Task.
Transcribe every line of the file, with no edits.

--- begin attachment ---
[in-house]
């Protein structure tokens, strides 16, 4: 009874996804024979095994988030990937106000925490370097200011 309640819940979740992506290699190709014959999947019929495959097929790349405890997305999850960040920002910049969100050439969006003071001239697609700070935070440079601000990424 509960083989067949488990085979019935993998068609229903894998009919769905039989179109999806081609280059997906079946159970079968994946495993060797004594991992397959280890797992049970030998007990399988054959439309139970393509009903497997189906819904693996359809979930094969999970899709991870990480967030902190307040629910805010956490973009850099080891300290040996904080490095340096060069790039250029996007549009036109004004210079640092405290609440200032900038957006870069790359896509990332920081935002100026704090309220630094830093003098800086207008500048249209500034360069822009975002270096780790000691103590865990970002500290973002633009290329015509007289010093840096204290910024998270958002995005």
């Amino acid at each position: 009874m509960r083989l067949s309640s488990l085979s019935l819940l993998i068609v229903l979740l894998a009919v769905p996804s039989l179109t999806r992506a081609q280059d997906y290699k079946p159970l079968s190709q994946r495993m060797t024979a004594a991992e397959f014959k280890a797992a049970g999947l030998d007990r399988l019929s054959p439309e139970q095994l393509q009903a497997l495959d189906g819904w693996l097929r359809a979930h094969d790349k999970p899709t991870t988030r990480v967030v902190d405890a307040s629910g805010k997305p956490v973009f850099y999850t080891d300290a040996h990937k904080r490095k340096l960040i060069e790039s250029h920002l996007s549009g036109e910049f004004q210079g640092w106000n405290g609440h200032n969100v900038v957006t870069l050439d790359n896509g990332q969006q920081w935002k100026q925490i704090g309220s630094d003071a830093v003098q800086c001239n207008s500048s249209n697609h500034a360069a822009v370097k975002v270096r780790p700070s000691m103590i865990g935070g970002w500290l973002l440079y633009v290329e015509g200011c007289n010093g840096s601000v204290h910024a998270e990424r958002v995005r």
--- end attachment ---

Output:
[in-house]
């Protein structure tokens, strides 16, 4: 009874996804024979095994988030990937106000925490370097200011 309640819940979740992506290699190709014959999947019929495959097929790349405890997305999850960040920002910049969100050439969006003071001239697609700070935070440079601000990424 509960083989067949488990085979019935993998068609229903894998009919769905039989179109999806081609280059997906079946159970079968994946495993060797004594991992397959280890797992049970030998007990399988054959439309139970393509009903497997189906819904693996359809979930094969999970899709991870990480967030902190307040629910805010956490973009850099080891300290040996904080490095340096060069790039250029996007549009036109004004210079640092405290609440200032900038957006870069790359896509990332920081935002100026704090309220630094830093003098800086207008500048249209500034360069822009975002270096780790000691103590865990970002500290973002633009290329015509007289010093840096204290910024998270958002995005």
């Amino acid at each position: 009874m509960r083989l067949s309640s488990l085979s019935l819940l993998i068609v229903l979740l894998a009919v769905p996804s039989l179109t999806r992506a081609q280059d997906y290699k079946p159970l079968s190709q994946r495993m060797t024979a004594a991992e397959f014959k280890a797992a049970g999947l030998d007990r399988l019929s054959p439309e139970q095994l393509q009903a497997l495959d189906g819904w693996l097929r359809a979930h094969d790349k999970p899709t991870t988030r990480v967030v902190d405890a307040s629910g805010k997305p956490v973009f850099y999850t080891d300290a040996h990937k904080r490095k340096l960040i060069e790039s250029h920002l996007s549009g036109e910049f004004q210079g640092w106000n405290g609440h200032n969100v900038v957006t870069l050439d790359n896509g990332q969006q920081w935002k100026q925490i704090g309220s630094d003071a830093v003098q800086c001239n207008s500048s249209n697609h500034a360069a822009v370097k975002v270096r780790p700070s000691m103590i865990g935070g970002w500290l973002l440079y633009v290329e015509g200011c007289n010093g840096s601000v204290h910024a998270e990424r958002v995005r």